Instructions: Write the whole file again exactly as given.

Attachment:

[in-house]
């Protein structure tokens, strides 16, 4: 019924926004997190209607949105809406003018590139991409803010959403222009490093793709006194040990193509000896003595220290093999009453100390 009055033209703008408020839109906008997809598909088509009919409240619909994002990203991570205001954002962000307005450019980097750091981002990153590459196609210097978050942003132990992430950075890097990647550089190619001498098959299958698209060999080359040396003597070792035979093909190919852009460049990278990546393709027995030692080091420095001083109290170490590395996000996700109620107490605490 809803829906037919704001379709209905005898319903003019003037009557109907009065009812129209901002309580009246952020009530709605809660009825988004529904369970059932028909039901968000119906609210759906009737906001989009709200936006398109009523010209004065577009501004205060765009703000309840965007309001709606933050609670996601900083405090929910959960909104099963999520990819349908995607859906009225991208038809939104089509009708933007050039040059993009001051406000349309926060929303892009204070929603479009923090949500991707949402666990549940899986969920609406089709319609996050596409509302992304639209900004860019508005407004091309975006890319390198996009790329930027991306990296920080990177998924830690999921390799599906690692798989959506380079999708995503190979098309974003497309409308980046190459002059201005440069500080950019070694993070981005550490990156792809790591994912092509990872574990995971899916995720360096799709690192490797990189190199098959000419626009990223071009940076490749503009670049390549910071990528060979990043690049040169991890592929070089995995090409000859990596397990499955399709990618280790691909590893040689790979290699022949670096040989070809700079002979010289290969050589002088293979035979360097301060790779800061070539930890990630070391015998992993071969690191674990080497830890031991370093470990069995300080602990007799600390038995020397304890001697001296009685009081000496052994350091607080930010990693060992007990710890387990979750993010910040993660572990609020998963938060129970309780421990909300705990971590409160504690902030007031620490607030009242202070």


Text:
[in-house]
């Protein structure tokens, strides 16, 4: 019924926004997190209607949105809406003018590139991409803010959403222009490093793709006194040990193509000896003595220290093999009453100390 009055033209703008408020839109906008997809598909088509009919409240619909994002990203991570205001954002962000307005450019980097750091981002990153590459196609210097978050942003132990992430950075890097990647550089190619001498098959299958698209060999080359040396003597070792035979093909190919852009460049990278990546393709027995030692080091420095001083109290170490590395996000996700109620107490605490 809803829906037919704001379709209905005898319903003019003037009557109907009065009812129209901002309580009246952020009530709605809660009825988004529904369970059932028909039901968000119906609210759906009737906001989009709200936006398109009523010209004065577009501004205060765009703000309840965007309001709606933050609670996601900083405090929910959960909104099963999520990819349908995607859906009225991208038809939104089509009708933007050039040059993009001051406000349309926060929303892009204070929603479009923090949500991707949402666990549940899986969920609406089709319609996050596409509302992304639209900004860019508005407004091309975006890319390198996009790329930027991306990296920080990177998924830690999921390799599906690692798989959506380079999708995503190979098309974003497309409308980046190459002059201005440069500080950019070694993070981005550490990156792809790591994912092509990872574990995971899916995720360096799709690192490797990189190199098959000419626009990223071009940076490749503009670049390549910071990528060979990043690049040169991890592929070089995995090409000859990596397990499955399709990618280790691909590893040689790979290699022949670096040989070809700079002979010289290969050589002088293979035979360097301060790779800061070539930890990630070391015998992993071969690191674990080497830890031991370093470990069995300080602990007799600390038995020397304890001697001296009685009081000496052994350091607080930010990693060992007990710890387990979750993010910040993660572990609020998963938060129970309780421990909300705990971590409160504690902030007031620490607030009242202070």